5 tips for continuous corn nutrient management

Dan Kaiser and Jeff Coulter
University of Minnesota Extension
Probably the biggest challenge when it comes to managing continuous corn is the amount of residue that can be left in the field.

When it comes to nutrient management, continuous corn can present challenges. Research has identified a few things that you should consider when managing continuous corn to maximize yield and profitability.

1. Residue management is key

Probably the biggest challenge when it comes to managing continuous corn is the amount of residue that can be left in the field. Corn residue can be slow to break down and tends to be high in carbon and low in nutrients, like nitrogen (N), which are needed for soil organisms to break the residue down. More N is suggested when corn follows corn compared to corn following soybean to account for less available N from the soil due to N being used for microbial decomposition. The application of N as UAN or sulfur (S) as ATS in the fall has been studied as a means of speeding up residue decomposition, but it has not been found to be effective.

2. Do not starve the crop early in the growing season 

Nitrogen and sulfur are two critical nutrients that can be in short supply in continuous corn early in the growing season. A low rate of N and S should be applied at or before planting in situations where the bulk of the N is applied as a sidedress application. Research has shown that maximum yield can be achieved when 45 lbs N/acre is applied at or before planting, with the remaining N applied at V5 to V10 in wet years. Split-applying S is not needed. In most cases, as little as 10-15 lbs/acre of available S applied as a single application at planting can be enough to maximize yield in continuous corn regardless of the soil type or soil organic matter levels.

3. Should you apply starter fertilizer? It depends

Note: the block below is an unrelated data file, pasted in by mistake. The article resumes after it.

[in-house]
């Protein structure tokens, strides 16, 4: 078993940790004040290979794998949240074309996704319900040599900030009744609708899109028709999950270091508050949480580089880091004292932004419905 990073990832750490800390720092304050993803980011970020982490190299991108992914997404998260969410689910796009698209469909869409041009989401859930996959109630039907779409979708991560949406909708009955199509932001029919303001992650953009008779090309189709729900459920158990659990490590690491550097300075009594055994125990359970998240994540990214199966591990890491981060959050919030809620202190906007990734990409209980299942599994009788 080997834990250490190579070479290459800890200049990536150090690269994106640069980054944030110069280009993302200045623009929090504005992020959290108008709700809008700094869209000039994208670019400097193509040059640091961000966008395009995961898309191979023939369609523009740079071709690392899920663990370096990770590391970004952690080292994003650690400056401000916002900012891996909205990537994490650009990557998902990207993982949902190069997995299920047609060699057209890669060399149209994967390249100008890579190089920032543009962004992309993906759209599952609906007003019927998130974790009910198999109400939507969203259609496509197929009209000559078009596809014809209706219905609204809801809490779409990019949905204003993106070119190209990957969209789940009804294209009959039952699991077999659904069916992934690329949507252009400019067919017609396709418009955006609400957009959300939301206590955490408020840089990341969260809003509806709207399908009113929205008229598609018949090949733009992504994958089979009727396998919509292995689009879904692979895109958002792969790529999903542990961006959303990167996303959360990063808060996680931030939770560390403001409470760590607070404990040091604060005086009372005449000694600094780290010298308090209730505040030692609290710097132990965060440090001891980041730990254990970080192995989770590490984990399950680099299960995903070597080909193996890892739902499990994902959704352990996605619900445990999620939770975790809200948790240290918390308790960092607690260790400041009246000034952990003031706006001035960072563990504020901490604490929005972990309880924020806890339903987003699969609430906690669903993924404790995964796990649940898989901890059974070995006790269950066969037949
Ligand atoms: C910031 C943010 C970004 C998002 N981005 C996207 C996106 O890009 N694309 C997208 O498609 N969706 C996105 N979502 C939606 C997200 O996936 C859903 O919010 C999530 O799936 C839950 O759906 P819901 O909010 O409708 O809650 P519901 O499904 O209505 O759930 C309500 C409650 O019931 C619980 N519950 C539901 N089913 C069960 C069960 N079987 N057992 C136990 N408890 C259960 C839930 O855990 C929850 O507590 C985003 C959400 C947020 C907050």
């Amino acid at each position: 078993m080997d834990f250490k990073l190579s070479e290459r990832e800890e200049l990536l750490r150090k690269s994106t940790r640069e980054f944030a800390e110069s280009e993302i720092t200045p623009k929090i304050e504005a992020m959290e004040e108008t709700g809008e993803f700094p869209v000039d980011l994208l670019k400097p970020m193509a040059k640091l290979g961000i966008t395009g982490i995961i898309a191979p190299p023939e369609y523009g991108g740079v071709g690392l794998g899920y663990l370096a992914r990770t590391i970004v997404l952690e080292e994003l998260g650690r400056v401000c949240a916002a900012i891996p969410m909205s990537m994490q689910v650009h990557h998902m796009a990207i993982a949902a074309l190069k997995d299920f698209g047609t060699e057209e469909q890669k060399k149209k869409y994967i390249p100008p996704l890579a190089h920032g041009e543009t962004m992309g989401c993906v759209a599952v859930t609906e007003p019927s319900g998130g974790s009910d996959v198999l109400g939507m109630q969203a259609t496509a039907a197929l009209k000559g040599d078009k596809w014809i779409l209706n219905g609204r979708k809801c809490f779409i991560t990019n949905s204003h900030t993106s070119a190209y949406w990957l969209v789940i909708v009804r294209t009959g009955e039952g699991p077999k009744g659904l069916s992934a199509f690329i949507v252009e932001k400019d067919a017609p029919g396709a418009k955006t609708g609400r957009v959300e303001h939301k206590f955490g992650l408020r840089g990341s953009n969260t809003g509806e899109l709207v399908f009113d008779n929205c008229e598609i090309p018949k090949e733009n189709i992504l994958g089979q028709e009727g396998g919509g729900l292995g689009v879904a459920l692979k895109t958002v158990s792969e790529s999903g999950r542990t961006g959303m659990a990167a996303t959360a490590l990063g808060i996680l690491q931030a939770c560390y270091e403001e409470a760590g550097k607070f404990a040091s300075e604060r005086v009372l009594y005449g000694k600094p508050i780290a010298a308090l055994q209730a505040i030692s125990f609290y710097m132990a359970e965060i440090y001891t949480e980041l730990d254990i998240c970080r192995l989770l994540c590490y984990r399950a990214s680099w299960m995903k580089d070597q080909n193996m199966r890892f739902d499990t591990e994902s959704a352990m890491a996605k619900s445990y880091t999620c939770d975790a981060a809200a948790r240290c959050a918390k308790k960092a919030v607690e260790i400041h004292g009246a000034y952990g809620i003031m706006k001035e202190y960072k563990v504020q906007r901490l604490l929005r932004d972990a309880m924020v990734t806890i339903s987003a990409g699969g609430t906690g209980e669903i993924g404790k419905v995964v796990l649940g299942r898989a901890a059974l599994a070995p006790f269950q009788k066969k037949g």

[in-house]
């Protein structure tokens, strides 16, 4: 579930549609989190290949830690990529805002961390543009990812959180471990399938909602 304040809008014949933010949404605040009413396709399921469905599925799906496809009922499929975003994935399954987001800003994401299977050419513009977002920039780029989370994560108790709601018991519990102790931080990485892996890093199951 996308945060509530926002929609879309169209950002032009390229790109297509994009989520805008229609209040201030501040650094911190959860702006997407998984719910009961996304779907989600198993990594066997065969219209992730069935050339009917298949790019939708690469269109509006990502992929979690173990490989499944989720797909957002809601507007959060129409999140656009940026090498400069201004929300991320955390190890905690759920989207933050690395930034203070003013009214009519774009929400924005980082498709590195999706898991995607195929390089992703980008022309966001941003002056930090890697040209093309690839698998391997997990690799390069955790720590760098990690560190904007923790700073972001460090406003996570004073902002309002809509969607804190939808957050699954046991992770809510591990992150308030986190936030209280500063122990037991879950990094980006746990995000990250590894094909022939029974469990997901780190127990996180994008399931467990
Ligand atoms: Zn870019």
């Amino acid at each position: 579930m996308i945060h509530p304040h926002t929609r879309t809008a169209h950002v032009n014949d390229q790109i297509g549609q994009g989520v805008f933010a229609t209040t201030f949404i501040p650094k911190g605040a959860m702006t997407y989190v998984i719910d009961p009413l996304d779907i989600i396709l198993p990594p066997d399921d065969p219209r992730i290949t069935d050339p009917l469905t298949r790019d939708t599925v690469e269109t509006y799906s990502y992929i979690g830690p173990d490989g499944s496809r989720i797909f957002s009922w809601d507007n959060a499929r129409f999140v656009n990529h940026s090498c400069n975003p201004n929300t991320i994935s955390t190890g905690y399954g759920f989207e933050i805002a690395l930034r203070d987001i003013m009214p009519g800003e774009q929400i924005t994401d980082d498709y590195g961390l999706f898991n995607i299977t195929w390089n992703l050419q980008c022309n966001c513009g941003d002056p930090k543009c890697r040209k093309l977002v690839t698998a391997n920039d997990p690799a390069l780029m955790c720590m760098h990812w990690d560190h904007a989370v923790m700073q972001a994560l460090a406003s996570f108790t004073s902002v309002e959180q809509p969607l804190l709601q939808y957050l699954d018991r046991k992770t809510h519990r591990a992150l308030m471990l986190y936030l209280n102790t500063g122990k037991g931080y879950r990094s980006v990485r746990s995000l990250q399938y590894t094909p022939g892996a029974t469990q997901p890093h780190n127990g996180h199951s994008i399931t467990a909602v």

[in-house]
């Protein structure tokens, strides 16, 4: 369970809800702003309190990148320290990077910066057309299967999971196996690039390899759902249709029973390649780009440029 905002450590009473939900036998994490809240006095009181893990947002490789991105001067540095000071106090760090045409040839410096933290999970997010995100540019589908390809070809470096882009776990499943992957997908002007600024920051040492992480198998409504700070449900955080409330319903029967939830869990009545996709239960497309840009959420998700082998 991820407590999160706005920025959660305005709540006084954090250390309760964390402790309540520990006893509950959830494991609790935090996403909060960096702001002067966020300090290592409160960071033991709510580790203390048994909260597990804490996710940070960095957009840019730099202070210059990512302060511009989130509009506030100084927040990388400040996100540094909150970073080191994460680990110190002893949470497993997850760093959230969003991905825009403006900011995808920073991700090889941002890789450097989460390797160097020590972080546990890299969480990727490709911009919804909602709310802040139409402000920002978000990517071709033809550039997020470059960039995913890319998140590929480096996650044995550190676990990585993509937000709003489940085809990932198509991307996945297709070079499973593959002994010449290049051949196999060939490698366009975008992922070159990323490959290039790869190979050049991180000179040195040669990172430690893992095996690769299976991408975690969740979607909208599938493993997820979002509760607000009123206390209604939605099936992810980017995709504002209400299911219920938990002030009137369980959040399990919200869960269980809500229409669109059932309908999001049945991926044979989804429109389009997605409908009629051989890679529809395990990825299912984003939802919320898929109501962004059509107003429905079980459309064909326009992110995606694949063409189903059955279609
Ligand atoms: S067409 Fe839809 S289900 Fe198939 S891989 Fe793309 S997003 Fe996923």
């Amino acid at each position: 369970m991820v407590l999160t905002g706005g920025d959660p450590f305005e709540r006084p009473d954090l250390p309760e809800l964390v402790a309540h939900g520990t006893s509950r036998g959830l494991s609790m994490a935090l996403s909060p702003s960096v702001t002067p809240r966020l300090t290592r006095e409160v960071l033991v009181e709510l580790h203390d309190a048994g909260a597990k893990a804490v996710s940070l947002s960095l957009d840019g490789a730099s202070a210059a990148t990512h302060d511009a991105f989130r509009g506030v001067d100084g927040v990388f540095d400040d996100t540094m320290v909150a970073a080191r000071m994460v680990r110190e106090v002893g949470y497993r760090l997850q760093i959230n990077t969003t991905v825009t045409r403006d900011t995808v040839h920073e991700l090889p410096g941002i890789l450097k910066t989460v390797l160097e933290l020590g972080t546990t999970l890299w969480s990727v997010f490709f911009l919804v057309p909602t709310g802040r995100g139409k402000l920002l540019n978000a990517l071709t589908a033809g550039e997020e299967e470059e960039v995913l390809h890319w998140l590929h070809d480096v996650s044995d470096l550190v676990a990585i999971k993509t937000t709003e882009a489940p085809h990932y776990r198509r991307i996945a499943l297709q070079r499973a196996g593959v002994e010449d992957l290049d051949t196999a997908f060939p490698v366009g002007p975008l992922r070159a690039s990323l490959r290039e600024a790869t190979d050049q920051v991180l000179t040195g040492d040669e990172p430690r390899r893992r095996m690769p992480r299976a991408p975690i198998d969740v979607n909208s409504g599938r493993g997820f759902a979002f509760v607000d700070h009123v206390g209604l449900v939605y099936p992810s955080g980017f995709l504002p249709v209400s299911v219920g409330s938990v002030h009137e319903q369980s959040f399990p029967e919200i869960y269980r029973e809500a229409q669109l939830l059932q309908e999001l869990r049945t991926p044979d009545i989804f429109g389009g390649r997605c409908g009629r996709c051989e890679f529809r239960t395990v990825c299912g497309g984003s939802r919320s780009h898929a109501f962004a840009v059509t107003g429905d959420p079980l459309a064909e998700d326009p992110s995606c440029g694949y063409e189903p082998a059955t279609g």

Application of fertilizer with the planter (either on the seed or in a band away from the seed) can benefit corn early in the growing season. Near-seed placement of phosphorus (P) can increase early plant growth and vigor but is generally less important for maximizing yield in situations where soil tests are near optimal levels of P (medium to high soil P tests). We have had some success maintaining high yield potential with surface-banded starter to the side of the row containing N and S fertilizer. Both are mobile and will move quickly to the roots if they are placed on clear soil with the planter. Some growers have opted for applying a low rate of 10-34-0 in-furrow (as little as 2.5 to 3 gallons/acre), while also applying N and S as a surface band. For those that do not have the option to do both, it is more important to pick what will give you the greatest chance for increasing yield.

4. Placement of nutrients in important

This tip does not relate to band versus broadcast but rather to the placement of nutrients in a way so that they will not be intercepted by decomposing corn residue. Row cleaners are important when using surface-banded starter. Placing nitrogen in a manner where the residue will not be in contact with the fertilizer is also important. Surface application of urea without incorporation and high levels of crop residue can result in greater volatilization of urea. Knowing the risks for N loss and how they relate to residue is critical to ensure money spent on fertilizer is well-utilized.

5. Know how nutrients cycle when deciding when to take soil samples 

Careful planning of when and where to take soil samples is critical to ensure accurate soil test results. Since crop nutrients are more likely to be applied ahead of corn, keep in mind that some time is needed between fertilizer application and soil sampling, as recent fertilizer applications can inflate soil test results. It is generally best to sample after the growing season but before your next fertilizer application. Corn residue can also contain substantial quantities of potassium (K) which is slow to leach from the residue. K recycling is important when it comes to K availability and can be significantly limited in dry years. Remember, when taking soil samples from corn residue, it is generally better to wait to allow for some of this K to be cycled. Therefore, if you take soil samples early in the fall, you may see lower K soil test values some years.

Continuous corn can be a viable cropping system with careful planning of how you manage nutrients, along with insects and other pests. When managing crop nutrients, knowing which nutrients may be short and when there are deficiencies is important to ensure nutrients will not be yield-limiting.